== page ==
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Eve Gravity Assist vs Direct to Moho

Question

I'm trying to plan a mission to Moho. While I have MechJeb's Delta-V gauge to tell me if I can or cannot fly directly to Moho - fleet construction and organization is another problem - it does not tell me if I have enough Delta-V to do an Eve Gravity Assist to Moho.

Here's the story. While planning transfer orbits for my Eve Fleet two months ago, I saw that the planned maneuver would have taken me in an escape trajectory out of Eve and into a somewhat low circular orbit around Kerbol - I forgot the specifics of the orbit, but it would have enabled me to put the crafts in some designated path for a contract. Now it got me thinking "Hey, maybe I can do that for a trip to Moho."

If that's the case, here's my plan for a Eve gravity assist to Moho:

1. Wait until the next Kerbin->Eve transfer window to escape Kerbin's sphere of influence (I have Kerbal Alarm Clock)
2. As soon as I reach Eve's SOI, set my periapsis to 100-125 km and (possibly, it's been months since I was last at Eve) get in an escape trajectory out of Eve.
1. Low periapsis requires less delta-V.
2. Anything lower than 90 km will be dangerous (atmospheric burn-up, aerobraking messing up my escape trajectory, etc.)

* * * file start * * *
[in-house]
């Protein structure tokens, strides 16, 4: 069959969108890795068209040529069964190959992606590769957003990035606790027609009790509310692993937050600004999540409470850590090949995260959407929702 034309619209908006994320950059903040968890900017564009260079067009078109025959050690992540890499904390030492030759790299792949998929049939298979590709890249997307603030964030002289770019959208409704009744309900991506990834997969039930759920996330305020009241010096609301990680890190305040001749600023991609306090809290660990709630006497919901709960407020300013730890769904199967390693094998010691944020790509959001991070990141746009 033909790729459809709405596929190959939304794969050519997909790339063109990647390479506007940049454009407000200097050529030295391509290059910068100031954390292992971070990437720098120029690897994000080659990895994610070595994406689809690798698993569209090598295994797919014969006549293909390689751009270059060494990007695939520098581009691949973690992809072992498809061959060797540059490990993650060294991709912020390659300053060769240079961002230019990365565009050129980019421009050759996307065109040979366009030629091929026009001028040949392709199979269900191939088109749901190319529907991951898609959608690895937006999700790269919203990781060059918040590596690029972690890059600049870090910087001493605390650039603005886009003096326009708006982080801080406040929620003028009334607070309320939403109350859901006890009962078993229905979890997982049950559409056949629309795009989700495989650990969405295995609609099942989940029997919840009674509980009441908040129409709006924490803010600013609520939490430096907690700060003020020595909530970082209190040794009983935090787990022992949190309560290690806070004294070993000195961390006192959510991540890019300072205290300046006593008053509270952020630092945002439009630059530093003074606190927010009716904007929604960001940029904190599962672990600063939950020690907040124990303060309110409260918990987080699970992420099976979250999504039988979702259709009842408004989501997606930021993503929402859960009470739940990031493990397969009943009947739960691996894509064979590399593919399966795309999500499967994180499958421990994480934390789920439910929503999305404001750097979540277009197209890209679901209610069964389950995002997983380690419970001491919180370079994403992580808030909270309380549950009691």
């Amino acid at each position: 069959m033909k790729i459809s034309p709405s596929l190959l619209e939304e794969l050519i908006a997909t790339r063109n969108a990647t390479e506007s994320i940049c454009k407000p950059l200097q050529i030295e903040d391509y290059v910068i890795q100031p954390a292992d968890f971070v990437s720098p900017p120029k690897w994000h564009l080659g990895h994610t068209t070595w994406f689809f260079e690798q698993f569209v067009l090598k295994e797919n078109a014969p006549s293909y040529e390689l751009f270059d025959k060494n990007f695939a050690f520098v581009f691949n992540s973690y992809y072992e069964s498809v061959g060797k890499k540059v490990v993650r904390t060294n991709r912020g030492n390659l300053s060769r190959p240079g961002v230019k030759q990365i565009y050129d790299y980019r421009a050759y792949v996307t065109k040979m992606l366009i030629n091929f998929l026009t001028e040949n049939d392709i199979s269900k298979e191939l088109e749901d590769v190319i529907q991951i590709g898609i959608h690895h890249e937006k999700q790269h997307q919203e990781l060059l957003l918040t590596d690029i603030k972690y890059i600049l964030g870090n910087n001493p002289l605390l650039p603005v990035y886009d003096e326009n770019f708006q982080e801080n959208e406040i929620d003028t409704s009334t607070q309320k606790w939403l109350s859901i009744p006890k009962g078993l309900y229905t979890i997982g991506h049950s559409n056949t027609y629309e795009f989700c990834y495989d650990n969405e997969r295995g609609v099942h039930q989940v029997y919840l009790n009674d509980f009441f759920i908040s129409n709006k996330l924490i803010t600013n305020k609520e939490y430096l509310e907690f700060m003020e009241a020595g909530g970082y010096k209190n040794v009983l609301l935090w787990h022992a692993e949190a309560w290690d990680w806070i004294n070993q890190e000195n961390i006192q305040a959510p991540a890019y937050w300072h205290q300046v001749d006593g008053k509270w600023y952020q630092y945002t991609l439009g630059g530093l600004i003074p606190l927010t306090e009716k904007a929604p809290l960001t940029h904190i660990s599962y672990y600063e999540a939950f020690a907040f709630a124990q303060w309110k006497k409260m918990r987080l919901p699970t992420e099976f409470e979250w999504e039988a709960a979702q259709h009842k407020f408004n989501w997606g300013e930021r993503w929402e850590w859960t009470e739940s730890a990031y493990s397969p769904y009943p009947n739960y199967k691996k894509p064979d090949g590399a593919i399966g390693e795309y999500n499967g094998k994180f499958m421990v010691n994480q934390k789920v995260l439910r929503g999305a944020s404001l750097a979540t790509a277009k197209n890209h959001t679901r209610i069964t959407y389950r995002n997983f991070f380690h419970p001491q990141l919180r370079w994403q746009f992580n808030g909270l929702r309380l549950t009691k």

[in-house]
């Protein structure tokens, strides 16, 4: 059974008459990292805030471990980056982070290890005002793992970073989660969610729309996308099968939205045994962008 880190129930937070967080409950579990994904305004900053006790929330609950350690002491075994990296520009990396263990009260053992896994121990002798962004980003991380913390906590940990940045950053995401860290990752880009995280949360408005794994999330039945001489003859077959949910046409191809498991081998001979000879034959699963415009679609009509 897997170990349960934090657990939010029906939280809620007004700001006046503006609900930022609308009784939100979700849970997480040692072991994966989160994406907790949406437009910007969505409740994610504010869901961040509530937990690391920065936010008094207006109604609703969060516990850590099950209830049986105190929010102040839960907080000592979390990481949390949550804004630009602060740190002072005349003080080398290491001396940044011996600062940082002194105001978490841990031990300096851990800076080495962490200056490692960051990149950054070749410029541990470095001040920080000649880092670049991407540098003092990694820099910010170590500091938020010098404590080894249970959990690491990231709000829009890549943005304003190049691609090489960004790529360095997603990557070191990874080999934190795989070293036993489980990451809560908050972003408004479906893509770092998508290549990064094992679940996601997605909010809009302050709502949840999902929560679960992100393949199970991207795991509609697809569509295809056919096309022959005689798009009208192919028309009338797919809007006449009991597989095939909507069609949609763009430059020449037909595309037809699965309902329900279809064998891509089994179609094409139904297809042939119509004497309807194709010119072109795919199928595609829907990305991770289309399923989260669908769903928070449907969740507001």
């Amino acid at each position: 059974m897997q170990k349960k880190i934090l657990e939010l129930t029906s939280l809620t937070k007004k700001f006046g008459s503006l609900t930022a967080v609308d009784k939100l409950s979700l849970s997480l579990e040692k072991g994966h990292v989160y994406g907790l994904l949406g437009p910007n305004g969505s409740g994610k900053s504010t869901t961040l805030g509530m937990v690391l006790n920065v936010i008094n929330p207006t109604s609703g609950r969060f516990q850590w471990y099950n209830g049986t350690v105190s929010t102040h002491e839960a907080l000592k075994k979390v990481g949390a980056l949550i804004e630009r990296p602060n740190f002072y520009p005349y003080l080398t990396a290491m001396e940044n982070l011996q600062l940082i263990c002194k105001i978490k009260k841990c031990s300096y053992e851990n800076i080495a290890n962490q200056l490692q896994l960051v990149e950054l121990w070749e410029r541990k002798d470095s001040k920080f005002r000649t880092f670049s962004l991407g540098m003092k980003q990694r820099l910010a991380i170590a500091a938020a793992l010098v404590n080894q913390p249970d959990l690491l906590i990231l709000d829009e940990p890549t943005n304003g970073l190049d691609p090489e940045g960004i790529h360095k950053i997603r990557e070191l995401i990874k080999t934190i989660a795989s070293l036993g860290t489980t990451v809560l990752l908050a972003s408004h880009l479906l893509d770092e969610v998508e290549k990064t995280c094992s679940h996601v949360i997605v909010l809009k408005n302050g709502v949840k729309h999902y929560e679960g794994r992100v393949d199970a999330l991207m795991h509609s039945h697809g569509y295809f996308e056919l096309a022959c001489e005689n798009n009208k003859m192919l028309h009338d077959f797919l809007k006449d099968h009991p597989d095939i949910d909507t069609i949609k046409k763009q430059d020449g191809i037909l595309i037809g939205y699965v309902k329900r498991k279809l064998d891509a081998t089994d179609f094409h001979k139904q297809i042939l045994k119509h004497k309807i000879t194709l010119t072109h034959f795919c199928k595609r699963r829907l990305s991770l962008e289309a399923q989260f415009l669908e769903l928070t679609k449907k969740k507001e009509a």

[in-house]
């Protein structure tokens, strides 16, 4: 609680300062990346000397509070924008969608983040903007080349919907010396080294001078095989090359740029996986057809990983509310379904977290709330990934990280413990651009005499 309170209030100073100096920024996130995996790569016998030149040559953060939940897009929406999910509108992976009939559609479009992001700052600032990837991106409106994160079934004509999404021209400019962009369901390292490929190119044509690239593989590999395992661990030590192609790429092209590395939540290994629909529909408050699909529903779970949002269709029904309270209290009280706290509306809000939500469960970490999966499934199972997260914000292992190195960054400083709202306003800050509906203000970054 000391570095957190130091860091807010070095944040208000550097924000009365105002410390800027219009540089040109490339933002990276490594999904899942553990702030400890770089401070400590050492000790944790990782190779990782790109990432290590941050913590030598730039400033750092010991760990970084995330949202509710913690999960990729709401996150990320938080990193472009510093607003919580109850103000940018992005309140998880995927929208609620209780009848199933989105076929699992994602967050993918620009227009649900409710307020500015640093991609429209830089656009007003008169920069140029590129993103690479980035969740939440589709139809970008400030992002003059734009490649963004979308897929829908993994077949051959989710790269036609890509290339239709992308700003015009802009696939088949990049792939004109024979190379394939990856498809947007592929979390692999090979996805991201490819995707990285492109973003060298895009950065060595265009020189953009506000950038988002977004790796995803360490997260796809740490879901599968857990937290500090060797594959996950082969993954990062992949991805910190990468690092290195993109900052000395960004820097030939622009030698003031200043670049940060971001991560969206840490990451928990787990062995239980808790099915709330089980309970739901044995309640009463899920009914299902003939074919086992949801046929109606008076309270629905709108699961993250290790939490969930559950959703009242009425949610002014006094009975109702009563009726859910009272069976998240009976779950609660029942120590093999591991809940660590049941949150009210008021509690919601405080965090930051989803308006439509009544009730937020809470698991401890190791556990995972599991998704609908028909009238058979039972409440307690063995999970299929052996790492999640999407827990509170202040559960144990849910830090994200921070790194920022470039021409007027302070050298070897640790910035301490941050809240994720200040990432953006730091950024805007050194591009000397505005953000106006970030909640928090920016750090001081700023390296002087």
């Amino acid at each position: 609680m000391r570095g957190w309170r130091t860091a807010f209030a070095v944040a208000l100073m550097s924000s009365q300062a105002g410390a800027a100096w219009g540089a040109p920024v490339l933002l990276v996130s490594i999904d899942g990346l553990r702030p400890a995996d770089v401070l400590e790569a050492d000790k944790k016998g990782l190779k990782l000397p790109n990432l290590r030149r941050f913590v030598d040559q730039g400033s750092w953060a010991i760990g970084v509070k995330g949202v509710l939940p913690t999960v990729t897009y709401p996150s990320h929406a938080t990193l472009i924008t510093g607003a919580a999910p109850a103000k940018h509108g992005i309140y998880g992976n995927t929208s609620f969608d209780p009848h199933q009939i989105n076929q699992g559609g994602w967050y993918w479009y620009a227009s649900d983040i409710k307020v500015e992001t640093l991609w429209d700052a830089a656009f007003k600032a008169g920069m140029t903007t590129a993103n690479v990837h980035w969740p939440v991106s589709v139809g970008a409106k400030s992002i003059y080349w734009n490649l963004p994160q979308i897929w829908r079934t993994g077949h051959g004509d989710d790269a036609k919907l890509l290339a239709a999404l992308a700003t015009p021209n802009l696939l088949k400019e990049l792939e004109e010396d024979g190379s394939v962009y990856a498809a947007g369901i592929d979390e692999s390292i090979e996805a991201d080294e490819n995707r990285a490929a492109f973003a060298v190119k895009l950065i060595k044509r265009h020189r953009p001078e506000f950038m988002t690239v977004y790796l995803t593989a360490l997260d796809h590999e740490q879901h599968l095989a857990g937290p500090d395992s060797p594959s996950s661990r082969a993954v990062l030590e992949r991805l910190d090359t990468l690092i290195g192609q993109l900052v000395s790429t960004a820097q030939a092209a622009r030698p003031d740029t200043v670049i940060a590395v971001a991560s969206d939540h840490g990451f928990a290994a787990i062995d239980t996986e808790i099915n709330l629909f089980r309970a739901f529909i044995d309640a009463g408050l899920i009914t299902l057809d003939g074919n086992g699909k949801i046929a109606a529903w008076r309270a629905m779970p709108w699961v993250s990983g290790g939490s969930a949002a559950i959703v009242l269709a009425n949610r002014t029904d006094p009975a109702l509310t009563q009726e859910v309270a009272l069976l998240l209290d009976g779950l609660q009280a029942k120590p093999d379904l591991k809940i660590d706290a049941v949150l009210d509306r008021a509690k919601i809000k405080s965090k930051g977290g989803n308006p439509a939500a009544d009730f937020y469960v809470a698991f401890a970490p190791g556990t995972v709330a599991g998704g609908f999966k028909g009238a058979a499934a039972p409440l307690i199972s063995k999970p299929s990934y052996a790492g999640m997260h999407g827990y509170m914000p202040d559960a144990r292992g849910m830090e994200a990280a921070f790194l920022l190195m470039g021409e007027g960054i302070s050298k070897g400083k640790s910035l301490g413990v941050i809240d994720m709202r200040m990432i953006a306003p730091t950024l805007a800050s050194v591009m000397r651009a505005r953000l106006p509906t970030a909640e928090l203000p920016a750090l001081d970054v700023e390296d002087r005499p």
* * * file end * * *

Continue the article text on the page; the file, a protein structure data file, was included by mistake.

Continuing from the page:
3. After leaving Eve's SOI (and in solar orbit), set up a Hohmann Transfer to Moho.

On one hand, I get to do a really cool physics-based maneuver and (possibly) save delta-V (I don't say "fuel" since it's not the only factor used in MechJeb's Delta-V gauge) on my way to Moho. On the other hand, here are some numbers that may convince me that flying directly to Moho is just as good as using an Eve gravity assist.

1. DIRECT FLIGHT
1. LKO to Moho's Surface = 5490 m/s
2. LKO to Low Moho Orbit = 4530 m/s
2. EVE GRAVITY ASSIST
1. TO SURFACE
1. LKO to Eve Intercept = 1140 m/s
2. Eve Intercept to Moho's Surface = 4350 m/s
1. 1140+4350 = 5490 m/s
2. TO LOW MOHO ORBIT
1. LKO to Eve Intercept = 1140 m/s
2. Eve Intercept to Low Moho Orbit = 3390 m/s
1. 1140+3390 = 4530 m/s

NO DIFFERENCE, IS THERE

What do you think I should do to save Delta-V? Should I just stick with direct flights to Moho, or do you recommend I use the Eve Gravity Assist?

• If the direct flight is the best bet, fine.
• If the Eve assist is the best bet, then:
• How do I time it right to have the most efficient flight? Remember: I have Kerbal Alarm Clock.
• Any instructions for such a flight, or does my plan sound solid?

Either way, off to the drawing board (I mean V.A.B.) for me.

Your input is greatly appreciated. Thank you.